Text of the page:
Department of Computer Science
http://hdl.handle.net/2104/4770
2016-05-05T16:12:36ZModels for rested touchless gestural interaction.
http://hdl.handle.net/2104/9463
Models for rested touchless gestural interaction.
Touchless mid-air gestural interaction has gained mainstream attention with the emergence of off-the-shelf commodity devices such as the Leap Motion and the Xbox Kinect. One of the issues with this form of interaction is fatigue, a problem colloquially known as the "Gorilla Arm Syndrome.'' However, by allowing interaction from a rested position, whereby the elbow is rested on a surface, this problem can be limited in its effect. In this paper we evaluate 3 possible methods for performing touchless mid-air gestural interaction from a rested position: a basic rested interaction, a simple calibrated interaction which models palm positions onto a hyperplane, and a more complex calibration which models the arm's interaction space using the angles of the forearm as input. The results of this work found that the two modeled interactions conform to Fitts's law and also demonstrated that implementing a simple model can improve interaction by improving performance and accuracy.
2015-07-31T00:00:00ZGiving the users a hand : towards touchless hand gestures for the desktop.
http://hdl.handle.net/2104/9157
Giving the users a hand : towards touchless hand gestures for the desktop.
Hari Haran, Alvin Jude.
Touchless, mid-air, gesture-based interactions have recently moved out of laboratories and Hollywood movies and into the hands of users. There is little difference in the interaction style and techniques used today from that of the 1980's, despite advances in the technology enabling this interaction. For this interaction to achieve mainstream popularity, and to be as ubiquitous as the keyboard or the mouse, common problems such as the "Gorilla Arm Syndrome'' will have to be addressed. Additionally, the common use-case such as gestural navigation, selection, and manipulation will need to be improved and eventually standardized. This thesis presents solutions to existing problems and introduces possible interaction techniques that allows users to perform the actions above. This is expected to pave the way for touchless mid-air hand gestures to be a ubiquitous form of interaction on the desktop.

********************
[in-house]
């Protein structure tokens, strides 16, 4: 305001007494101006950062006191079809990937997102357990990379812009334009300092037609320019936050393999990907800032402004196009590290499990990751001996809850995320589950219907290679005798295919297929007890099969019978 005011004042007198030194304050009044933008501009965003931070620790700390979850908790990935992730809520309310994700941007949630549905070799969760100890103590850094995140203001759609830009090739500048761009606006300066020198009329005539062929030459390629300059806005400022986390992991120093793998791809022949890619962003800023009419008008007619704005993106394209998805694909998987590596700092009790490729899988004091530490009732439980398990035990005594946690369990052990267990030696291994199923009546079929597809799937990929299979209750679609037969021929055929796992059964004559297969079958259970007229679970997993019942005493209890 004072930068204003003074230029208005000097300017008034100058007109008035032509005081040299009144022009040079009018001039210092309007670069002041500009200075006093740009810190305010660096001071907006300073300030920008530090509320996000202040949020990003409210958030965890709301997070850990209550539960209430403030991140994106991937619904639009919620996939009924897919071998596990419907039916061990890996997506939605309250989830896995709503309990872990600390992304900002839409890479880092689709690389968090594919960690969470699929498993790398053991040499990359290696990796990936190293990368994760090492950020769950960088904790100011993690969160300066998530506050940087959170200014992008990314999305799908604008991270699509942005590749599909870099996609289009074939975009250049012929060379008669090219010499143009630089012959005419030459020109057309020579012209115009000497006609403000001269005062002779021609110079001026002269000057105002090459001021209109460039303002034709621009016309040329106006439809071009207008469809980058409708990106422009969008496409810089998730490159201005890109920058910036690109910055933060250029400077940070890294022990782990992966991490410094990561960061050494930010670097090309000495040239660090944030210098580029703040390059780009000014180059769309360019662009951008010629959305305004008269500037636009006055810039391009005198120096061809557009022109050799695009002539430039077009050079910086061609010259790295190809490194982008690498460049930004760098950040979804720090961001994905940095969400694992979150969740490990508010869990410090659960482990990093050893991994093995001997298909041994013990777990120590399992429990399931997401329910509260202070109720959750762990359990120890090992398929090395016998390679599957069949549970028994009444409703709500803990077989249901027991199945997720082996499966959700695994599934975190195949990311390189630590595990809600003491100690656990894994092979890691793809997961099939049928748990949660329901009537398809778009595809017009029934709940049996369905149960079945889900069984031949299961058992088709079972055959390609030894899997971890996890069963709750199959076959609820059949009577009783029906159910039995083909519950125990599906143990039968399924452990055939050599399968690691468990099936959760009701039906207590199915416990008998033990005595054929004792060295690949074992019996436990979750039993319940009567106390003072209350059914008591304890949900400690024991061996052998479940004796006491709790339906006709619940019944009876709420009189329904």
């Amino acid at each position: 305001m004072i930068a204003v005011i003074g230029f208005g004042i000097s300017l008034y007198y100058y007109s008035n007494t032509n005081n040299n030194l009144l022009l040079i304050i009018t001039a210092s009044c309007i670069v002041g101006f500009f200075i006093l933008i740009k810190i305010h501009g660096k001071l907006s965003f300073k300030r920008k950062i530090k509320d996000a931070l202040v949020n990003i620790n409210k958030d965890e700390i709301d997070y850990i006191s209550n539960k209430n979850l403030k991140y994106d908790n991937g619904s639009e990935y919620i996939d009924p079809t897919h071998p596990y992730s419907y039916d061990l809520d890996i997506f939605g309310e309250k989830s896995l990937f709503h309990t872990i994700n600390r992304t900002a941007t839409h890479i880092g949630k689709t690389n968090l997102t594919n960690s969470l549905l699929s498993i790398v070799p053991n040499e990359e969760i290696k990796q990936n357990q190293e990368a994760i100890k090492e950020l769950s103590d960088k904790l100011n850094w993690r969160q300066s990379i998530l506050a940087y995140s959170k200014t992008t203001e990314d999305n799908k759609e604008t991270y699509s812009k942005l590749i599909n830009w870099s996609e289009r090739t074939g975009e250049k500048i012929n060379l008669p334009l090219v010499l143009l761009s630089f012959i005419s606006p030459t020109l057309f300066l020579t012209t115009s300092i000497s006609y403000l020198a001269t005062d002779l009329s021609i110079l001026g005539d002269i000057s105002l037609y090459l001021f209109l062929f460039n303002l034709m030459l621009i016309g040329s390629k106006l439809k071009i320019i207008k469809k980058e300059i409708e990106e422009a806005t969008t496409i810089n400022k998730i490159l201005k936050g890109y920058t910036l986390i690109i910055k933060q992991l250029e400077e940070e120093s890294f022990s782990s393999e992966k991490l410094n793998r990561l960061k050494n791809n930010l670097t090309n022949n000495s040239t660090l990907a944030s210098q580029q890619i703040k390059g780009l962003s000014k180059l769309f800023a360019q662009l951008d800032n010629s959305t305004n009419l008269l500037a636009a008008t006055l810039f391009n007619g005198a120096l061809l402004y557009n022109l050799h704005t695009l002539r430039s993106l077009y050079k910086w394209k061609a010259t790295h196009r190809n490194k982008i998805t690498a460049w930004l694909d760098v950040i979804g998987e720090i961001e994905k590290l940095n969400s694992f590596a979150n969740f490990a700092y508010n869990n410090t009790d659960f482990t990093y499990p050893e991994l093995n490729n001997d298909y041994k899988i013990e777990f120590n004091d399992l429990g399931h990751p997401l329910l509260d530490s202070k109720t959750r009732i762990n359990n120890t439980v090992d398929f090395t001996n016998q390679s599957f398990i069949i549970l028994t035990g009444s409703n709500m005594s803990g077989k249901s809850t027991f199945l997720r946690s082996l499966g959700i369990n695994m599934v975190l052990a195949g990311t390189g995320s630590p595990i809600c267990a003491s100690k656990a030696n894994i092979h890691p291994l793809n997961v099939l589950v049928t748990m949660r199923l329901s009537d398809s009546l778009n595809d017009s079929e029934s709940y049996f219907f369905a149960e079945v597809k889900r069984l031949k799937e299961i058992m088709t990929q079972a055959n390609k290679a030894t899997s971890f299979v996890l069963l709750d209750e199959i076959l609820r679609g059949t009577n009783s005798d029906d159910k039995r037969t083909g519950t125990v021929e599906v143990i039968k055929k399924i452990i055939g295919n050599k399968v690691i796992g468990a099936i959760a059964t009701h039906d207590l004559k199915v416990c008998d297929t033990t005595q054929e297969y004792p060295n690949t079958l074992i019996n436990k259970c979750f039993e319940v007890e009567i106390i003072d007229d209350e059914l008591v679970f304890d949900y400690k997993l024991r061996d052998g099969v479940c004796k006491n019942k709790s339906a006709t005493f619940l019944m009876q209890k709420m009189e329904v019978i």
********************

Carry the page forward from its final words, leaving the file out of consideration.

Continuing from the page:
2014-09-05T00:00:00ZRecommendations Made Easy
http://hdl.handle.net/2104/9122
Recommendations Made Easy
Guinness, Darren; Karbasi, Paniz; Nazarov, Rovshen; Speegle, Greg
Fueled by ever-growing data, the need to provide recommendations for consumers, and the considerable domain knowledge required to implement distributed large scale graph solutions we sought to provide recommendations for users with minimal required knowledge. For this reason in this paper we implement a generalizable 'API-like' access to collaborative filtering. Three algorithms are introduced with three execution plans in order to accomplish the collaborative filtering functionality. Execution is based on memory constraints for scalability and our initial tests show promising results. We believe this method of large-scale generalized 'API-like' graph computation provides not only good trade-off between performance and required knowledge, but also the future of distributed graph computation.
2014-06-23T00:00:00ZMatrix Representations of GF(p[superscript n]) over GF(p)
http://hdl.handle.net/2104/8928
Matrix Representations of GF(p[superscript n]) over GF(p)
Maurer, Peter M.
We show that any non-singular nxn matrix of order p[superscript n]-1 over GF(p) is a generator of a matrix representation of GF(p[superscript n]). We also determine the number of matrix representations of GF(p[superscript n])GF(p) over GF(p), and then number of order p[superscript n]-1 matrices in the general linear group of degree n over GF(p). The theorems are easily generalizable to arbitrary field extensions.
2014-01-31T00:00:00Z